Then they came for me and there was no one left to speak out for me. If you remember nothing else, remember this: The Leader is there for you, be you Sinhalese, Tamil, Muslim, low-caste, homosexual, dissident or disabled. Do not take this commitment for granted. Let there be no doubt that whatever sacrifices we journalists make, they are not made for our own glory or enrichment: they are made for you. Whether you deserve their sacrifice is another matter. As for me, God knows I tried.

Lasantha Wickramatunga

Posted by conniechai at 11:57 AM PST
Updated: Saturday, 17 January 2009 12:14 PM PST
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Monday, 23 June 2008

Thanks a lot, Congressman Phil Gramm.  Hope you enjoyed your new oil-money yacht, hookers and blow... also prepare to enjoy hell in your gasoline drawers.

The Enron Loophole is the nickname for a provision written into the Commodity Futures Modernization Act (CFMA) of 2000 that was drafted by lobbyists for Enron and inserted in the bill by then Sen. Phil Gramm (R-Texas) that deregulated an aspect of the market Enron sought to exploit with its “Enron On-Line” trading program, the first Internet-based commodities transaction system.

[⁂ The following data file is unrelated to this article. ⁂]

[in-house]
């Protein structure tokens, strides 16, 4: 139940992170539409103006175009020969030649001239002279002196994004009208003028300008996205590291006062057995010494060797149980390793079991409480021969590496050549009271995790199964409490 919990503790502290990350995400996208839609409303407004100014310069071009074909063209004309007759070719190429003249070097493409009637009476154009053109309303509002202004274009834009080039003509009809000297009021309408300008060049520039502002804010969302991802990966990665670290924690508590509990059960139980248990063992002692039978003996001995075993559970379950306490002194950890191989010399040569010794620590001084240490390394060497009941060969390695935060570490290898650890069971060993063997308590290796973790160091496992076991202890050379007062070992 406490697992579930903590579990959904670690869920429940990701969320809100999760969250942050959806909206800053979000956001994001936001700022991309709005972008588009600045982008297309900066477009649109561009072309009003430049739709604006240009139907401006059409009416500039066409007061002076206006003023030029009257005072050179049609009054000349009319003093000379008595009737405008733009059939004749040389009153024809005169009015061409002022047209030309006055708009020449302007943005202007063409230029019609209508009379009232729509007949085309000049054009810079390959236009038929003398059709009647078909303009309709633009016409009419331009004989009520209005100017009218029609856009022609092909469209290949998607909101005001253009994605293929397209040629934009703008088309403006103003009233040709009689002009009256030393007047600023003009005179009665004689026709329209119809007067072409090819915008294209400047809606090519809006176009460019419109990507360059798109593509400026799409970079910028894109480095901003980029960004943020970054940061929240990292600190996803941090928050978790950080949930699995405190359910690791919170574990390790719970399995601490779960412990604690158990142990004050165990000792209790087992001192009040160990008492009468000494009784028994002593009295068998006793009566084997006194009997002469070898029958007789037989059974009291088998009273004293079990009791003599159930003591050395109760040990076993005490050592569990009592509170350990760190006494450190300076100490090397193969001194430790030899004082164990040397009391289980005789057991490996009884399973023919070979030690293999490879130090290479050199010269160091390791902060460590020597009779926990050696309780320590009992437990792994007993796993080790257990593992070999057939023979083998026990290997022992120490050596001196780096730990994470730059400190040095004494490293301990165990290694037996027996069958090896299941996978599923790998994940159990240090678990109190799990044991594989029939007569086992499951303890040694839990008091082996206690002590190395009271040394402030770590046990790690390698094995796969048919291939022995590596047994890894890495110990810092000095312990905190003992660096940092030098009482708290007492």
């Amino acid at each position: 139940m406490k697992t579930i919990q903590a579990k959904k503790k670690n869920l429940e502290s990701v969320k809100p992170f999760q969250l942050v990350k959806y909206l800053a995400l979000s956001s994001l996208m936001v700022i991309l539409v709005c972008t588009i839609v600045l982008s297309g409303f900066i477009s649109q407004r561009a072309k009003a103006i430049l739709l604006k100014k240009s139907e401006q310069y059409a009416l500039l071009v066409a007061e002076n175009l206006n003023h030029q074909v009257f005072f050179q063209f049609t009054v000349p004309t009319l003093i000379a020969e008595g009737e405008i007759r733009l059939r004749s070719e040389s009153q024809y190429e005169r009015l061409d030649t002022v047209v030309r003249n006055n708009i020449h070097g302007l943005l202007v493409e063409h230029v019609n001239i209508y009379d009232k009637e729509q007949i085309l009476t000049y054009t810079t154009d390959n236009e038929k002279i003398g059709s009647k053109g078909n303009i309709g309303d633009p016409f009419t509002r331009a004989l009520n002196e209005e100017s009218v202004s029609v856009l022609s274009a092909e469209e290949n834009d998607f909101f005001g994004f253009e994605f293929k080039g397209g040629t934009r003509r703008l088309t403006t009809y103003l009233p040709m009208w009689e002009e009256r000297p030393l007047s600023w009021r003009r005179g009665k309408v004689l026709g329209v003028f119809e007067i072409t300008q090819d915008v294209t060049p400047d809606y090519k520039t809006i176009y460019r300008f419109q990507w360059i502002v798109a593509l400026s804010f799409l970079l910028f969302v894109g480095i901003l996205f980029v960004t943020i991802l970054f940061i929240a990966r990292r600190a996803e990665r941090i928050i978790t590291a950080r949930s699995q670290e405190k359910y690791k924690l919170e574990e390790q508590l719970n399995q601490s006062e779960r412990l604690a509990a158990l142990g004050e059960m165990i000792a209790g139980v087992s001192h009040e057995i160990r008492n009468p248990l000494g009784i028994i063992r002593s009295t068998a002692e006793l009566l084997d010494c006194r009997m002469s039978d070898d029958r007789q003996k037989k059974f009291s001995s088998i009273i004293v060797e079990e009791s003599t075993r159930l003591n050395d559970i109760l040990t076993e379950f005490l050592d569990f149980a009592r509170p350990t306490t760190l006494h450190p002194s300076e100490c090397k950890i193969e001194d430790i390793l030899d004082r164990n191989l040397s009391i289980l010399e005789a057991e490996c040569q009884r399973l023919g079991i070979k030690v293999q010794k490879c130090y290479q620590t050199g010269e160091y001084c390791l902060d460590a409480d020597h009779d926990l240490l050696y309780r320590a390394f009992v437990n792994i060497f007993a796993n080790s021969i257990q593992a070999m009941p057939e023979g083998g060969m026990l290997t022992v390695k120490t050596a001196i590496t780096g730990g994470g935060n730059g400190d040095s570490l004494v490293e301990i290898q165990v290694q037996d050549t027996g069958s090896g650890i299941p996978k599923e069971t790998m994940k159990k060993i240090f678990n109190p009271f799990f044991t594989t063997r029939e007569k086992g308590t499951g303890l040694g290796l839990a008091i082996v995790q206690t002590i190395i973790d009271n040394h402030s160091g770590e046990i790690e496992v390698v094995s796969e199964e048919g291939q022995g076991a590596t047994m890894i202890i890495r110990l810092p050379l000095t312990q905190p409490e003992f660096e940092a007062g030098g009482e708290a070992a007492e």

The “Enron loophole” Gramm had added to the bill took exchanges and derivative oil contracts out of supervisory oversight and caused the California energy fiasco shortly after.

Go to to take action! Write to your senators.

And while we're on the subject, I wish McCain would stop it with the 'gas-tax holiday' already (seriously, does that man not have an economic adviser?).  It's well past bread and circuses now.  Throwing the public a stupid bone like that doesn't get anywhere near fixing the root of the problem - speculation and unregulated trading.  Neither does drilling in Alaska; according to the Energy Information Administration, drilling in ANWR will result in additional oil production of a peak in 2024 at 870,000 barrels a day, trimming $0.75 (in 2006 dollars) off the projected cost of a barrel of oil by 2025.  That's right, less than one dollar off per barrel of oil. It'll take 10 years for production to begin & cost more than than it will benefit. It's a terrible business decision that no company with viable long-term goals would even consider.

Not only will opening up ANWR to drilling not bring us enough oil, the oil companies already have approved off-shore drilling leases for areas they're not using, and which they refuse to drill, meanwhile lobbying congress to open up Alaska.

Gasoline drawers also await the oil industry lobbyists in hell, where they can reminisce over old times with Phil Gramm.

Posted by conniechai at 11:03 AM PDT
Updated: Monday, 23 June 2008 3:32 PM PDT
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Friday, 20 June 2008
If you have nothing to hide, Citizen, you have nothing to fear.
Topic: Opinion


House approves ex post facto immunity for telecommunications companies who particiated in warrant-less wiretapping.